skip to primary navigationskip to content

Placental endocrine function and materno-fetal resource allocation during pregnancy

Supervisor: Amanda Sferruzzi-Perri, Alison Forhead

During pregnancy nutrients must be supplied to the fetus for growth as well as to the mother to maintain the pregnancy. The placenta is central to this materno-fetal nutrient balance as it is responsible for substrate transfer to the fetus and secretes hormones into the mother with metabolic effects1,2. Failure to achieve this nutrient-balance leads to pregnancy complications for the mother and abnormal birthweight with long-term consequences for maternal and offspring health3. However, our understanding of the identity and role of placental endocrine mediators in materno-fetal resource allocation during pregnancy, and their importance for fetal growth, maternal health and offspring wellbeing, are limited. Thus one major aim of the laboratory is to identify the biological significance and nature of placental endocrine function in pregnancy success and long-term health. To address this fundamentally-important knowledge gap we use newly-developed mouse models where placental endocrine function is selectively modified and the latest sequencing techniques to comprehensively translate the dialogue between the placenta and mother. A PhD project could involve:

- Assessing the consequences of genetically-altered placental endocrine cells on maternal metabolic profile and fetal nutrient acquisition and growth

- Characterising the secretome of placental endocrine cells and identifying the function of secreted candidates

- Determining whether changes in maternal-fetal resource allocation due to altered placental endocrine function program ill health of the offspring and/or mother later in life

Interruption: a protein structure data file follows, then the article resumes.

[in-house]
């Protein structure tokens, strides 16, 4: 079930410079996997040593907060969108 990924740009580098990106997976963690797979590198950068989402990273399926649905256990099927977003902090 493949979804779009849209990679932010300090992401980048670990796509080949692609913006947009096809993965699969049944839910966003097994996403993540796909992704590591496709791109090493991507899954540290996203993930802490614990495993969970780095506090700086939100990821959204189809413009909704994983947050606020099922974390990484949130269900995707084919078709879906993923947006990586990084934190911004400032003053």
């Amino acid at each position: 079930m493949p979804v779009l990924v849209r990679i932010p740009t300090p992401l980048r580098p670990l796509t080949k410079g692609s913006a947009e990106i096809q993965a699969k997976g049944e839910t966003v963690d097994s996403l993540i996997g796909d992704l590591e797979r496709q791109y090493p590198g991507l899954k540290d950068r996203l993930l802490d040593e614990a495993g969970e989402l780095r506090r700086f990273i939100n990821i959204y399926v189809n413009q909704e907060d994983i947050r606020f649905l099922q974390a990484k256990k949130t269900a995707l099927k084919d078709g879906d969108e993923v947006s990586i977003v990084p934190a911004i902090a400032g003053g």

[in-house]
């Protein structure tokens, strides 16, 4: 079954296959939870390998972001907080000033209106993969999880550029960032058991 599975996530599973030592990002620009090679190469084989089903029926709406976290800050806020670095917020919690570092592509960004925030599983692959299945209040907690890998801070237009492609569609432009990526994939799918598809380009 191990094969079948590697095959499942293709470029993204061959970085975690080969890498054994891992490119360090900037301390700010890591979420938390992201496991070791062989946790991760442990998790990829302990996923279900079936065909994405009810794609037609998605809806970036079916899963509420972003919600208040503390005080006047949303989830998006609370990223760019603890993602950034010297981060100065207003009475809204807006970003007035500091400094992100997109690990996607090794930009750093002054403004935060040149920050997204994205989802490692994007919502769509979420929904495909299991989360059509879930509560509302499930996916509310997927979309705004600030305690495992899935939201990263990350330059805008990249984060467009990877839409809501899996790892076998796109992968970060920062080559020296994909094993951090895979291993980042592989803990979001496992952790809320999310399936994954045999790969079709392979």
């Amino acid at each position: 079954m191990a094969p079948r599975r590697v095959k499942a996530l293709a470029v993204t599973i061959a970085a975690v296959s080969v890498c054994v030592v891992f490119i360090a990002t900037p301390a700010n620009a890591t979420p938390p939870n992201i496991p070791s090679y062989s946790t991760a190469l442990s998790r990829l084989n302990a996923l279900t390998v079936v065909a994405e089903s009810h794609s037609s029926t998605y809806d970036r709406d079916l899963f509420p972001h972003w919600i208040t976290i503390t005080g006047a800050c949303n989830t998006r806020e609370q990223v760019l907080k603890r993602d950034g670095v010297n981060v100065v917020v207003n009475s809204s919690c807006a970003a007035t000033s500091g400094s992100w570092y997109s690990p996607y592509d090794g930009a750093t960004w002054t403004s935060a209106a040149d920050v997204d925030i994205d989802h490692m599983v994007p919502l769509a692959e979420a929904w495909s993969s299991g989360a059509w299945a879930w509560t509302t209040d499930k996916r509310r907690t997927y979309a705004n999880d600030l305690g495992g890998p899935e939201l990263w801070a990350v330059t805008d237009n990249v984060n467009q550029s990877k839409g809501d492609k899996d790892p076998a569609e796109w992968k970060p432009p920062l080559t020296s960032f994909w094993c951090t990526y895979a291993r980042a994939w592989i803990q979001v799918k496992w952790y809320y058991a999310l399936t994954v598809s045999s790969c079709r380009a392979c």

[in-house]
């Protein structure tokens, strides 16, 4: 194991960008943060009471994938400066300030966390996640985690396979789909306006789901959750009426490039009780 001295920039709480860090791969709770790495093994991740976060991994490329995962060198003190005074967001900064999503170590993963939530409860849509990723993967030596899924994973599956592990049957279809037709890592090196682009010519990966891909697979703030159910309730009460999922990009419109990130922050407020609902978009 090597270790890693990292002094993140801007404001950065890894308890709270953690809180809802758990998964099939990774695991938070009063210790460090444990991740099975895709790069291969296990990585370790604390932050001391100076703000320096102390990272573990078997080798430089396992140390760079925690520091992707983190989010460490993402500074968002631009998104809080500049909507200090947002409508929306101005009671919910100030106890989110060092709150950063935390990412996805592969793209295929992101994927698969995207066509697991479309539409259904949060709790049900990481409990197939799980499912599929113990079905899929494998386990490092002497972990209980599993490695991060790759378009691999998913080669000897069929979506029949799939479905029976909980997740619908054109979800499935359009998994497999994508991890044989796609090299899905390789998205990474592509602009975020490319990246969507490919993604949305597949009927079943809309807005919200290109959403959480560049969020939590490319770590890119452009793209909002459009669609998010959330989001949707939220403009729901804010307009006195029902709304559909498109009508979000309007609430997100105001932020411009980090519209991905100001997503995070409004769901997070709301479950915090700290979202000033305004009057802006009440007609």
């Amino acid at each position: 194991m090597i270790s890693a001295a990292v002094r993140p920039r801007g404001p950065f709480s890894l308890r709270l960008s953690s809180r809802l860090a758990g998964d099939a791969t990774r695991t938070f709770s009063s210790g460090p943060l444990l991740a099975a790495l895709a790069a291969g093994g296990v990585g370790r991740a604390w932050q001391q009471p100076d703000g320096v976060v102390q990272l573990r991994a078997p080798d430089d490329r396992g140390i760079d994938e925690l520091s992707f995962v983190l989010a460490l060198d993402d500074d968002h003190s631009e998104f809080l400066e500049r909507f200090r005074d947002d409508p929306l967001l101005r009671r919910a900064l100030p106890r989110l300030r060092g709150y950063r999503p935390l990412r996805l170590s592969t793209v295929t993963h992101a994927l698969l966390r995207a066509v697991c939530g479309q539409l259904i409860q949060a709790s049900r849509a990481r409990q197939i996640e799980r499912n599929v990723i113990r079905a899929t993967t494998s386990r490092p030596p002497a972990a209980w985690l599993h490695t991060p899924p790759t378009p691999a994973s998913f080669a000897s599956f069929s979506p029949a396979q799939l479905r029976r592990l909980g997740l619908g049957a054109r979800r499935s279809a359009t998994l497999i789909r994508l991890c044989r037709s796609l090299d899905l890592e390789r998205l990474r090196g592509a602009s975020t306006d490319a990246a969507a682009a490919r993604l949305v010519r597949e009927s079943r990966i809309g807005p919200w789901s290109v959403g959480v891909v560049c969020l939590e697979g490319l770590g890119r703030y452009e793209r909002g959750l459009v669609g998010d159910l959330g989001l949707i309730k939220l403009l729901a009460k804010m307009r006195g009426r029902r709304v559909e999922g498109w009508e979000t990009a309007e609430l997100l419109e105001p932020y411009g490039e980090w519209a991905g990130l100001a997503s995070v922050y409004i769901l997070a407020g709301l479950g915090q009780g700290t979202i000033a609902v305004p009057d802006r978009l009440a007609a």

Depending on the project chosen, a PhD could employ cell-specific gene manipulation in mice, in vivo metabolic tests (glucose and insulin tolerance tests, hyperinsulinemic-euglycemic clamps), in situ functional assays (placental nutrient transport assays, mitochondrial respirometry), in vitro cell culture, histological (immunohistochemistry, stereology) and biochemical assays (enzyme assays) and molecular (RNAseq, qPCR, western blotting) and proteomic methodologies (mass spectrometry). For further details on what a specific rotation and PhD project would entail, please contact me directly.


Relevant references

Fowden, A. L., Forhead, A. J., Sferruzzi-Perri, A. N., Burton, G. J. & Vaughan, O. R. Endocrine regulation of placental phenotype. Placenta 36, S50-59, doi:10.1016/j.placenta.2014.11.018 (2014).

Sferruzzi-Perri, A. N., Vaughan, O. R., Forhead, A. J. & Fowden, A. L. Hormonal and nutritional drivers of intrauterine growth. Curr Opin Clin Nutr Metab Care 16, 298-309, doi:10.1097/MCO.0b013e32835e3643 (2013).

Sferruzzi-Perri, A. N. & Camm, E. J. The programming power of the placenta. Front Physiol 7:33, DOI: 10.3389/fphys.2016.00033 (2016).

RSS Feed Latest news

Magdalena Zernicka-Goetz awarded international IVI Foundation Award

Apr 21, 2017

Prof Zernicka-Goetz was awarded the IVI Foundation Award for Basic Research in Reproductive Medicine 2017.

Algorithm matches genetic variation to disease symptoms and could improve diagnosis of rare diseases

Apr 21, 2017

A faster and more accurate method of identifying which of an individual’s genes are associated with particular symptoms has been developed by a team of researchers from the UK and Saudi Arabia. This new approach could enable scientists to take advantage of recent developments in genome sequencing to improve diagnosis and potential treatment options.

View all news